Toward the close of The Umbrella Academy’s first season, it is our favorite 58-year-old time traveler trapped in a 13-year-old’s body, Five, who tells his superpowered siblings — who, at the time, are trying to wrap their heads around the impending apocalypse — “everything about us is insane.” The man (boy … man-boy?) is not wrong. Netflix’s comic book adaptation kicks off by informing us that the Hargreeves children account for seven of the 43 babies all born at the exact same moment in October 1989 to 43 women who were definitely not pregnant before then. And it gets wilder from there. The Umbrella Academy is playing with a completely different threshold for normalcy.
This, of course, means that a whole lot of over-the-top stuff occurs within its first ten episodes, all leading up to the aforementioned apocalypse and a cliffhanger that left us asking all of the questions. So if you happen to be a little fuzzy on where (and when!) we left the seven Hargreeves siblings, don’t sweat it. Below, find a quick refresher on what went down in season one, before diving into whatever insanity season two will surely have to offer when the new episodes premiere on July 31.
Five saves his family … maybe?
Five may try to act like the grumpy old dude angry that he spent 45 years in the future only to return to his present in his 13-year-old body, but this guy is a softy at heart. Okay, maybe not a softy, but he definitely cares about his family even though he would tell you the contrary. He comes back to save them from dying in the apocalypse! Although he tries so hard — like, the hardest — Five cannot stop the apocalypse from happening. (More on that shitshow below!) He can, however, make one last-ditch effort to keep his family alive. Just as mankind is going to be wiped from existence, he realizes that he could use his powers to time travel all of the Hargreeveses out of there. He’s never done it before and has no idea what will happen, but hopefully he’ll take them back in time and they can sort this whole apocalypse situation out. The final scene of the season is the siblings holding hands (aw!!!) and heading into the unknown together. And then the Earth is swallowed up. Only — ahem — time will tell if Five saved his family in the end.
Well, kids, Vanya caused the apocalypse.
Yes, it was timid, oft-shunned Number Seven who blew up the moon and completely annihilated the earth. In the end, Vanya was anything but ordinary. Who could’ve guessed such a thing? Well, probably Reginald Hargreeves, for one. As it turns out, Reggie knew that Vanya could turn sound waves into deadly energy THE ENTIRE TIME but thought her powers were too uncontrollable and too dangerous and so suppressed them through the one-two punch of medication and using Allison to “rumor” Vanya into believing she was ordinary as a child. The other person who could’ve guessed Vanya could harness enough power to destroy the world is Leonard Peabody, a.k.a. Harold Jenkins, who found Reginald’s journal with all the deets on his most powerful child and manipulated Vanya into rediscovering her powers and unleashing them. Vanya ends up killing Leonard/Harold, and honestly, good-bye to you, sir.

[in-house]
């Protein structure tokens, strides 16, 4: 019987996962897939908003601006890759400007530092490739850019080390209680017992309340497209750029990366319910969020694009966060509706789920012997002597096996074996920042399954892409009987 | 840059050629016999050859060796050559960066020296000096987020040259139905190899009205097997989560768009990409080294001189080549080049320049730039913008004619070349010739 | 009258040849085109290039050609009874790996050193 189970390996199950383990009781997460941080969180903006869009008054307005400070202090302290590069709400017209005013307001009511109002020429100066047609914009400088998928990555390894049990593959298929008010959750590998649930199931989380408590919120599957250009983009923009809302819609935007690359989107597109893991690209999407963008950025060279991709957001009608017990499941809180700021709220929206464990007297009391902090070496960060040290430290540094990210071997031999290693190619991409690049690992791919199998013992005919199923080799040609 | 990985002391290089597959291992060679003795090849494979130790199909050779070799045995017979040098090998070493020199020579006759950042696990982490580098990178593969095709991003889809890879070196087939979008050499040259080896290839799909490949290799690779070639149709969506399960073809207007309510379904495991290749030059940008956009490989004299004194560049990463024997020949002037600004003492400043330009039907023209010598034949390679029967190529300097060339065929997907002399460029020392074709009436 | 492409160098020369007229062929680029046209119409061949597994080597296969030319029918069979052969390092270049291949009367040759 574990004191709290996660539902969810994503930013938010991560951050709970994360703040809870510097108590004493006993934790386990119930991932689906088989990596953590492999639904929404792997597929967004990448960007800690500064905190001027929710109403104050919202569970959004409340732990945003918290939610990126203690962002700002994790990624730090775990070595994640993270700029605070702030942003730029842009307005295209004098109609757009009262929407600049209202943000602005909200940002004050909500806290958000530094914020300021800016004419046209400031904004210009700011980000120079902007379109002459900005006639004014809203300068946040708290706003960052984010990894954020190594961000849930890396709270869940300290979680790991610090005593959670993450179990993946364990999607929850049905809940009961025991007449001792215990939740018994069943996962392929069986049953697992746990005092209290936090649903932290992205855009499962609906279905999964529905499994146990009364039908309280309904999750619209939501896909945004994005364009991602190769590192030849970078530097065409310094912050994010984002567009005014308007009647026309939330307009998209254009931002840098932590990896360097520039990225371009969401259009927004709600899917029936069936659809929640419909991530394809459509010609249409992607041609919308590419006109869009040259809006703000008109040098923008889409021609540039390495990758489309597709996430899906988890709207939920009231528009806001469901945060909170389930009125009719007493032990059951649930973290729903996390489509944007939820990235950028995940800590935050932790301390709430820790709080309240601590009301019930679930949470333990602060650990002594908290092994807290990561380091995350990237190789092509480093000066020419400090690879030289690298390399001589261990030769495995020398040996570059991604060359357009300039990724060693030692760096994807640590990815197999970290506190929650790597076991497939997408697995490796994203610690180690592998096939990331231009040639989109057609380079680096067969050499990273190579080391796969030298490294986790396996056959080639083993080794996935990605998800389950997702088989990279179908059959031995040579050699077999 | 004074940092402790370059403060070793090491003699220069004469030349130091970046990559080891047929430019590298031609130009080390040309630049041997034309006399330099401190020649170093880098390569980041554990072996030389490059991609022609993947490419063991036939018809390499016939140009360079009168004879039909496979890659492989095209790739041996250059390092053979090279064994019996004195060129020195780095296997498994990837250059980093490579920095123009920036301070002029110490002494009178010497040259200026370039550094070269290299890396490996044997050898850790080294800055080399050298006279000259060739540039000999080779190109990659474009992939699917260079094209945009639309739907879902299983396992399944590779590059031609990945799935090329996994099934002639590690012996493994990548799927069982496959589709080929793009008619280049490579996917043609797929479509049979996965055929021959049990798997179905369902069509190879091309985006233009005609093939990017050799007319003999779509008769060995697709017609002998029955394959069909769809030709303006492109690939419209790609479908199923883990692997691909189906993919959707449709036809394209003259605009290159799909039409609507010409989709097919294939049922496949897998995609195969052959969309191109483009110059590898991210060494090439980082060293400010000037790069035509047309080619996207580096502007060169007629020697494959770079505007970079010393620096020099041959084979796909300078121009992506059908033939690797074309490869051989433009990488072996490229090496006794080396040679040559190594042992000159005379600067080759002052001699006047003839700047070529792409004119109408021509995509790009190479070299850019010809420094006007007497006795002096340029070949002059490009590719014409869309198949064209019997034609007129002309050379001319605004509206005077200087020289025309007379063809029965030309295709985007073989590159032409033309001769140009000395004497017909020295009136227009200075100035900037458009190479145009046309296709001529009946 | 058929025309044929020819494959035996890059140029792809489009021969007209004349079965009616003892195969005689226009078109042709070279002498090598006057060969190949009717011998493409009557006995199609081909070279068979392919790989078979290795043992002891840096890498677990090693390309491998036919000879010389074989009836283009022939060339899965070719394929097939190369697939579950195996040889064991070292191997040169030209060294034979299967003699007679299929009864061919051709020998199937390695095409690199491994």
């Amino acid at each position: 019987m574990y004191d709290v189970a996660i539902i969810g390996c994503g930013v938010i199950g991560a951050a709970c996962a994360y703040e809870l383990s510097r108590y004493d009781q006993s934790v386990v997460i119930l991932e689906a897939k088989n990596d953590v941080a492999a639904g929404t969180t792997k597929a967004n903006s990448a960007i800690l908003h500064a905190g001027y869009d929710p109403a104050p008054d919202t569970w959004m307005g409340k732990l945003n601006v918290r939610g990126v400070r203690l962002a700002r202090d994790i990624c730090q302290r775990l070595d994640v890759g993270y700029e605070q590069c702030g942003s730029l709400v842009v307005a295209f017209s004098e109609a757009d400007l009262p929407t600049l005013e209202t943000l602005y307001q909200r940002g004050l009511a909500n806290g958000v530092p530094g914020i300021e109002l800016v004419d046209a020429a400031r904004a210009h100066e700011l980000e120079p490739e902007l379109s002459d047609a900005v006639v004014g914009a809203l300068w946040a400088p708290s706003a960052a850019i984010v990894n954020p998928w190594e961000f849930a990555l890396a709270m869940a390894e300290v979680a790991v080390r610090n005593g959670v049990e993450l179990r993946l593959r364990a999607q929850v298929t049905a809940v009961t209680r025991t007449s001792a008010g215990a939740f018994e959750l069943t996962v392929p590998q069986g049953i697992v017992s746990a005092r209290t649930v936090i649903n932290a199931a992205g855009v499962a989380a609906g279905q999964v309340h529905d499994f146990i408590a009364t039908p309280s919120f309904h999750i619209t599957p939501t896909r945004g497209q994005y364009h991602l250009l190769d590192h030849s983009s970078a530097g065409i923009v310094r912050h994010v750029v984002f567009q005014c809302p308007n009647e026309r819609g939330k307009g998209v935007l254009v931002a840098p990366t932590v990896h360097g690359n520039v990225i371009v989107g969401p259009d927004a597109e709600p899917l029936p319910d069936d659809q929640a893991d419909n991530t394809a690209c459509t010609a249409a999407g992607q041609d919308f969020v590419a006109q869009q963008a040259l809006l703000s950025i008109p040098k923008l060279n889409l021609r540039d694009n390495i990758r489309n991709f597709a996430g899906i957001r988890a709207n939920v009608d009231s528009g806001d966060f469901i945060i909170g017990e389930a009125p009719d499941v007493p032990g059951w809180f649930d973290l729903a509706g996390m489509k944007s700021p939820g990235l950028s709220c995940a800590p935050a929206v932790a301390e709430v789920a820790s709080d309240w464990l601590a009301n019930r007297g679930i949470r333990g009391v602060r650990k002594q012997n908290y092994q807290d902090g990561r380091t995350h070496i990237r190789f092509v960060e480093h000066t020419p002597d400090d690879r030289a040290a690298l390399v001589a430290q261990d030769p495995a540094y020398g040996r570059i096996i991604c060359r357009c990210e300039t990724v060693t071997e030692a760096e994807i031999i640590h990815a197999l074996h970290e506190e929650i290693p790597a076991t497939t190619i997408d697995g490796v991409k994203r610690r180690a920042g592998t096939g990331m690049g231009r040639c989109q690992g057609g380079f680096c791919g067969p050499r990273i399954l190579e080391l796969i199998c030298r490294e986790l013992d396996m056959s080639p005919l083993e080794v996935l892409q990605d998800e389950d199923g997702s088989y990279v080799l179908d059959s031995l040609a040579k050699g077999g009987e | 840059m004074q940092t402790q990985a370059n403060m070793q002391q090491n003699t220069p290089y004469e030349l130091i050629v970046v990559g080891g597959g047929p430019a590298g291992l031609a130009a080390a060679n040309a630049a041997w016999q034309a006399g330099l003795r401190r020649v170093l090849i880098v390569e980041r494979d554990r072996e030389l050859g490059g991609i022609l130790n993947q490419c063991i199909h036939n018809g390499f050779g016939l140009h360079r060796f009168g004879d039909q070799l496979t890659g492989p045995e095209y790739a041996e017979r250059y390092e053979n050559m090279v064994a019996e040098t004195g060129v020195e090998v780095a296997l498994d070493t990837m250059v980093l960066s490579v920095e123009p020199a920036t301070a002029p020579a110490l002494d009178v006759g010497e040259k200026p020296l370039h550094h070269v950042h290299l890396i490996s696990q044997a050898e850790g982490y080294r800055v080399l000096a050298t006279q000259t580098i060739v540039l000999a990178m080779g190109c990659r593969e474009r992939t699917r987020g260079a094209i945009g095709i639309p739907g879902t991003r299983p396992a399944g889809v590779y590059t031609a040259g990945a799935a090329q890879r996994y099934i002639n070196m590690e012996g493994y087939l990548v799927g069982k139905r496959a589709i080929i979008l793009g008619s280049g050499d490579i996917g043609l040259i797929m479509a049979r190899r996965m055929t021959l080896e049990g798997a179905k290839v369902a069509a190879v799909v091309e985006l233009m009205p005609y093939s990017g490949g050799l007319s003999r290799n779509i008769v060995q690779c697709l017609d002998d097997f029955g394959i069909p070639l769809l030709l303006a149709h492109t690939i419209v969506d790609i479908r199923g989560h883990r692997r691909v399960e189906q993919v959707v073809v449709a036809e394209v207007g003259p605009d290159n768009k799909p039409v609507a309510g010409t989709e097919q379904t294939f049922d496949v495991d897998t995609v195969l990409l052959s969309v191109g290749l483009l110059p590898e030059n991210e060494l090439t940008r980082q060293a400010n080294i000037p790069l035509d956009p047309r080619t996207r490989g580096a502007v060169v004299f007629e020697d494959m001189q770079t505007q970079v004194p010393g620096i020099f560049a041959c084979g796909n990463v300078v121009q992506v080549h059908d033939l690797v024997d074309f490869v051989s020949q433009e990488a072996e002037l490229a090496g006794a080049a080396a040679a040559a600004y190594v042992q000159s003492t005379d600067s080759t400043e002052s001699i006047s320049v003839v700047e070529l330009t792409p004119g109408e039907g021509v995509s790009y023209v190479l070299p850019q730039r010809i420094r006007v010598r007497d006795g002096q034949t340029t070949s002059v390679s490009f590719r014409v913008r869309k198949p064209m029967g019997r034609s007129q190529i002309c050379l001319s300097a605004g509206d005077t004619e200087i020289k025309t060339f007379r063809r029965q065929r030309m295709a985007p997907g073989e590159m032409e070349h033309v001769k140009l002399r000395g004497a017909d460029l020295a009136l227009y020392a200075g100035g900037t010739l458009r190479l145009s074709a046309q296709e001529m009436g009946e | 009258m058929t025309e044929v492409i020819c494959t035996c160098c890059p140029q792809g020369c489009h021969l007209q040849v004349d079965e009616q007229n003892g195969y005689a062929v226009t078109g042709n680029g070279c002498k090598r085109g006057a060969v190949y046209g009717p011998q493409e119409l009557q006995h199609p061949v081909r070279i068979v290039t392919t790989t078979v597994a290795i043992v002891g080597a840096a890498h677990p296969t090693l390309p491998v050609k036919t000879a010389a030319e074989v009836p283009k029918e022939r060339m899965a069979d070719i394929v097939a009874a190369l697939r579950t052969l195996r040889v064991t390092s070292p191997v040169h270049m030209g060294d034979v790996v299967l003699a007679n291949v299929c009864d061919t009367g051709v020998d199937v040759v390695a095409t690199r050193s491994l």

When the rest of the Hargreeveses learn that Vanya has powers, they lock her up in the padded room at the UA, but dang if our fully operating White Violin doesn’t tear that place to the ground. And then she heads to her orchestra performance, as one does. When she starts using her powers at the concert, her brothers try to take her down, but she uses her energy to start sucking the life out of them. Sibling rivalries, right? Allison — who wants to show her sister mercy — distracts her, saving the Hargreeves men. Unfortunately, all that energy sends a violent blast straight to the moon, destroying it, and its fragments come hurtling toward earth. There’s no way to stop it. So Vanya will have a lot of explaining to do when she regains consciousness!
Allison’s voice is gone. This is bad for several reasons.
That explanation will have to include why Vanya used her powers to slice open Allison’s throat. Did I mention she sliced open Allison’s throat? Allison goes to warn her sister that Leonard Peabody is not who he says he is, finds her using her powers and finally puts together why her father asked her to “rumor” Vanya when they were kids. When Vanya realizes Allison played a part in the coverup, she really rages out and, before Allison can use her powers to stop her, silences her sister with a cut to the throat. Thankfully, Allison’s brothers find her before she bleeds out, and they save her, but she can’t speak. Obviously, this is bad, because she can’t use her powers. It’s also bad because she knows the end of the world is coming and all she wants to do is talk to her daughter Claire. Although it does end up being a good thing for us, the audience, because it means we get that emotionally devastating scene in which Allison has Luther call Claire to tell her how much she loves her and misses her, and we know that everything Luther’s saying is actually his profession of love for Allison, and she’s bawling, and they’re shoved in this tiny phone booth together where there is no escaping your feelings no matter how complex they are. Anyway, I’m not, like, tearing up just thinking about that scene or anything.
Klaus made some interesting developments with his powers.